Q: How different would it have been if you had found that the church knew about this; that they were mindful of this issue in their preaching, affirmed how wrong it is, demonstrated some understanding, even wrote about it in their newsletter articles; that they practiced and modelled respect for women; and even made a public stand, perhaps even organised bell-ringing as a show of solidarity and encouragement to break the silence on this? How would that have felt to you?
A: It would have been a little taste of heaven on earth. It would have been lovely to have known that you had that support, that understanding, and also that teaching coming from your church to help you understand – because the victim so doesn’t understand. She blames everything on herself, the same way as the abuser blames her – and you do, you blame yourself for years, saying, “Could I have done something different? What did I do wrong?” And it would be lovely to have that kind of support in the church and be able to reach out and help so many that are really wounded and hurt.
Q: Those things I mentioned are not hard to do, and we are working towards making that normal in the churches in our diocese. What would you say to our churches, as a final word?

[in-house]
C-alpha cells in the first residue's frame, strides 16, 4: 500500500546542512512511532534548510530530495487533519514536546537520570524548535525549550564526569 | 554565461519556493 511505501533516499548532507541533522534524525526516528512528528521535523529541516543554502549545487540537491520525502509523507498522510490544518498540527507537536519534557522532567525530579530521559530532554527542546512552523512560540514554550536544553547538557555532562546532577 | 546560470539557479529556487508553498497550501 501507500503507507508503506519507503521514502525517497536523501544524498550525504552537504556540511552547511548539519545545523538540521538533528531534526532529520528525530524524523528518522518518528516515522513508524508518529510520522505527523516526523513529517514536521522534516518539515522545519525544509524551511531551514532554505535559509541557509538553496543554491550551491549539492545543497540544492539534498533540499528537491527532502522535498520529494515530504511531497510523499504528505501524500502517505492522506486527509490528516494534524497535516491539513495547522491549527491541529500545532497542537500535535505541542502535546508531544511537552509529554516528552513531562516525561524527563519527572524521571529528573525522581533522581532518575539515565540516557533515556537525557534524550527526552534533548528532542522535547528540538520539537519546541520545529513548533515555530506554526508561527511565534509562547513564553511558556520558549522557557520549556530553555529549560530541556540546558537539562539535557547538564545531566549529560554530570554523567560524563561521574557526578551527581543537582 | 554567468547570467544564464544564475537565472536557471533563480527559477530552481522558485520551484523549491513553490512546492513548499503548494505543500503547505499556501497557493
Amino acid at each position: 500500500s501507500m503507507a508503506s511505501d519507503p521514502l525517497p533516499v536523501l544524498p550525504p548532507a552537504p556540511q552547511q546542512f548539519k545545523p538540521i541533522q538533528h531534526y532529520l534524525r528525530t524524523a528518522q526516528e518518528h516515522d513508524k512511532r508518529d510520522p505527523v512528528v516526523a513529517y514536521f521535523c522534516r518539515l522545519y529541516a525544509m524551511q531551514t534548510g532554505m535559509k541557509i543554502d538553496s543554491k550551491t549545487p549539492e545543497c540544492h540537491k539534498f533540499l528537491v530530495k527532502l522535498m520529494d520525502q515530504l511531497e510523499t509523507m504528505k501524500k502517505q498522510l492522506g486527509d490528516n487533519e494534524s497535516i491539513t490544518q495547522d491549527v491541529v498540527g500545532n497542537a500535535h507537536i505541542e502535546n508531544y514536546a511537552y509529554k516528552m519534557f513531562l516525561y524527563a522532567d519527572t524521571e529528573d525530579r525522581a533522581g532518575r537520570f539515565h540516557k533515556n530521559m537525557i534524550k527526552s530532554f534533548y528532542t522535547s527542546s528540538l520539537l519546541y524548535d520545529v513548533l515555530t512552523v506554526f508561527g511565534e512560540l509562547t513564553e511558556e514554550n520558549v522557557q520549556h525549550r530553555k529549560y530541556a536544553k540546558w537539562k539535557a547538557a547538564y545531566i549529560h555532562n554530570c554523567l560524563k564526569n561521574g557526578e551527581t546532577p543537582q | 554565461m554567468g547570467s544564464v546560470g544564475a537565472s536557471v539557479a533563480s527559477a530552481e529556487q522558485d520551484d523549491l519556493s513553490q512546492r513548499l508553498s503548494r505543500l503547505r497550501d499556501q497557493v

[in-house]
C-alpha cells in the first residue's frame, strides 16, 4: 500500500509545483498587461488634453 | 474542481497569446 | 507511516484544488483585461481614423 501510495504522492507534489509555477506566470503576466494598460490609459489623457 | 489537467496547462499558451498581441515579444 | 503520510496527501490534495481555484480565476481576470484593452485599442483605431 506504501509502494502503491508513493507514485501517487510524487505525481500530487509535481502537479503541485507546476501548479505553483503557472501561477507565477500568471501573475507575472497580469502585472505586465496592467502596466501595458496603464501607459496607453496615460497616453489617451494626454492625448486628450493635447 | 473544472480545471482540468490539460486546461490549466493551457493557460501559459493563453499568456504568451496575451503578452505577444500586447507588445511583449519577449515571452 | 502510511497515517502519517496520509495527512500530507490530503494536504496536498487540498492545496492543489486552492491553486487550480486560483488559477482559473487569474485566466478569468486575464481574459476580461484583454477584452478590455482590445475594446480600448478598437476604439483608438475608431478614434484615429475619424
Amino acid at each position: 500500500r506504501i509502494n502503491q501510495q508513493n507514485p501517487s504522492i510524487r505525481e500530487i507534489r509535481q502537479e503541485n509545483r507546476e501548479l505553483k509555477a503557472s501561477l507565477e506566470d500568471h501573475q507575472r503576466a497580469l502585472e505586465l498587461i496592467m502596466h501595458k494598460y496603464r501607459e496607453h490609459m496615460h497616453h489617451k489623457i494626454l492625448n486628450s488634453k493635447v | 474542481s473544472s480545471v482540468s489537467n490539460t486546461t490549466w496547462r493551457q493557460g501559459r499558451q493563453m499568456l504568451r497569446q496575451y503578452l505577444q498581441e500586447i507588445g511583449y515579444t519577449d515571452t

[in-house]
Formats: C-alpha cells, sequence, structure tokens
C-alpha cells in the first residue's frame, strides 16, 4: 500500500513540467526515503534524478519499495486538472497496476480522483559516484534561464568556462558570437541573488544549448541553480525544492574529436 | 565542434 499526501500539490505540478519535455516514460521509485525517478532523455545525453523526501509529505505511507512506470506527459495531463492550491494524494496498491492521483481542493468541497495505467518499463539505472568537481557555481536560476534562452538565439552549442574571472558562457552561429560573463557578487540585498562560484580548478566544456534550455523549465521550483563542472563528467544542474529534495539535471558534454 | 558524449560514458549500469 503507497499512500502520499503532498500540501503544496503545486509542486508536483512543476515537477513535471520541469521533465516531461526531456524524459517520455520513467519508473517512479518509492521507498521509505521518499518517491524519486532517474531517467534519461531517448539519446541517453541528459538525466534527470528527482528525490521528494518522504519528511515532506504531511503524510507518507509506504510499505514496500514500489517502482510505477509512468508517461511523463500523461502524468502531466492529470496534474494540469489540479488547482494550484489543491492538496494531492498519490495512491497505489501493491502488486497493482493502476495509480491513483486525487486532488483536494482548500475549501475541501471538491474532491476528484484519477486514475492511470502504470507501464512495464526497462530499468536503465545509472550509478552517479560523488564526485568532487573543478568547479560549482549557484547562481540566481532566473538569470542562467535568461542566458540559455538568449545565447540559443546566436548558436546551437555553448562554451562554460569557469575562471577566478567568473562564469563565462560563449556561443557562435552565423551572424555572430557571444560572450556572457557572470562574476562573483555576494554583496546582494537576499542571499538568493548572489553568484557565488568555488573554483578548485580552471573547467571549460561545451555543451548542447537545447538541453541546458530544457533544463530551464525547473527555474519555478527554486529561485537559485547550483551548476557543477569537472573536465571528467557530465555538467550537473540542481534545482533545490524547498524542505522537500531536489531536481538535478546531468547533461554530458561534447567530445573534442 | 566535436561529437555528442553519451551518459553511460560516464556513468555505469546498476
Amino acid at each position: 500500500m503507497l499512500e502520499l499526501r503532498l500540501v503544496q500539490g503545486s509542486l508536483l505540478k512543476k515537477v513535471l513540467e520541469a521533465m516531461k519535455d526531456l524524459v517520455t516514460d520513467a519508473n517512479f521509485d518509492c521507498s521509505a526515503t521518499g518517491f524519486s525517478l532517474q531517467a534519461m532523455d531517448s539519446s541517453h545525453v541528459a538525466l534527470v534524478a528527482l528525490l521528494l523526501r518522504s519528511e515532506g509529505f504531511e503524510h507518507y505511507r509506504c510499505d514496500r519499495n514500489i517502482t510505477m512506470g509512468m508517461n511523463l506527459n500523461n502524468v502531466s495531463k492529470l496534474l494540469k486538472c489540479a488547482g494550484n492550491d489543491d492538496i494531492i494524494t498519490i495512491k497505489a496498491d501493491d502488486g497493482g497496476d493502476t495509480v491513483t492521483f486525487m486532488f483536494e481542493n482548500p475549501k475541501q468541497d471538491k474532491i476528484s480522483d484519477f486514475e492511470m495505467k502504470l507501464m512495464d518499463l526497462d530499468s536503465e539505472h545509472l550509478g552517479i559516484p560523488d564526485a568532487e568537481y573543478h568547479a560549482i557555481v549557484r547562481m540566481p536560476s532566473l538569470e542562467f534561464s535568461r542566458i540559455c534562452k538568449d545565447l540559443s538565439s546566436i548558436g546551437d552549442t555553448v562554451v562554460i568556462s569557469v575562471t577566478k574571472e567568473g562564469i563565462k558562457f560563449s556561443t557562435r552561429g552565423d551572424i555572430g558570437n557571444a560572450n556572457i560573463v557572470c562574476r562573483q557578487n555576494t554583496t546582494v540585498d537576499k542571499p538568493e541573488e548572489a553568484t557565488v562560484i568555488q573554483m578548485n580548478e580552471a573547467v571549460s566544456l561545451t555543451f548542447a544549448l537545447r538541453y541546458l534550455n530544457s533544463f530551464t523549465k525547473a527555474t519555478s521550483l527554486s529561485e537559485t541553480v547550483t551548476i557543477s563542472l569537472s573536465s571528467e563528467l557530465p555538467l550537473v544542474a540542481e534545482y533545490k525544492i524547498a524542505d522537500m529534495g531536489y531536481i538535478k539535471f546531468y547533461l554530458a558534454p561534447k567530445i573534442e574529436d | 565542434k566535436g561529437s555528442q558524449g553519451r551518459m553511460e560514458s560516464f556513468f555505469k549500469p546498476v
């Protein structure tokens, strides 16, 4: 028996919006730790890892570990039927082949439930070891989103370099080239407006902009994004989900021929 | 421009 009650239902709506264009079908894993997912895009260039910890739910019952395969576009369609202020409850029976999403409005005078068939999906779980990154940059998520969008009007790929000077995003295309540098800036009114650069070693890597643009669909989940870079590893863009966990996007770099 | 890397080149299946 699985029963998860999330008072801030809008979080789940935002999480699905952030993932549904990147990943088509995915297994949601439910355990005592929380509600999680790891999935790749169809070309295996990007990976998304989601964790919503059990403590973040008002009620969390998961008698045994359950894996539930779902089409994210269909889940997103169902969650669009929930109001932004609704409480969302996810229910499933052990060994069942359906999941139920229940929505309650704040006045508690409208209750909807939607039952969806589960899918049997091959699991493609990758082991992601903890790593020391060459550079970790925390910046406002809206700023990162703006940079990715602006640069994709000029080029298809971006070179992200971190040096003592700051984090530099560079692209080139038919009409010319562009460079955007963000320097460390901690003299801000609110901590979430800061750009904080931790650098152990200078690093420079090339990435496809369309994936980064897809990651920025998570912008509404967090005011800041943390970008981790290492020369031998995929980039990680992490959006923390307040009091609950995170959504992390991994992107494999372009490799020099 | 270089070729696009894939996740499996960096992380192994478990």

A: Get involved. Find out about this. Read the church guide that Restored has produced. Get involved with ringing bells or adopting charters or whatever. Please do it! There are so many people out there that need that kind of support before it’s too late.
Last year 112 women in UK were murdered by partners or ex-partners and 4 of those were in Norfolk. Globally, roughly 1 in 3 women are victims of domestic abuse. This is happening in our parishes. It is happening among our congregations. It is wrong. In fact, it is a complete violation and betrayal of the marriage vows, making what should be a place of refuge and safety and nurture into a place of terror. God cares about this, and so should we.
As churches, we have a unique contribution to make. We have unique pastoral connections with victims and perpetrators. We are those who talk about marriage, forgiveness, submission, power, gender and so on, and we must do so responsibly. We have a role to support, to challenge and to educate. Let’s break the silence on this together.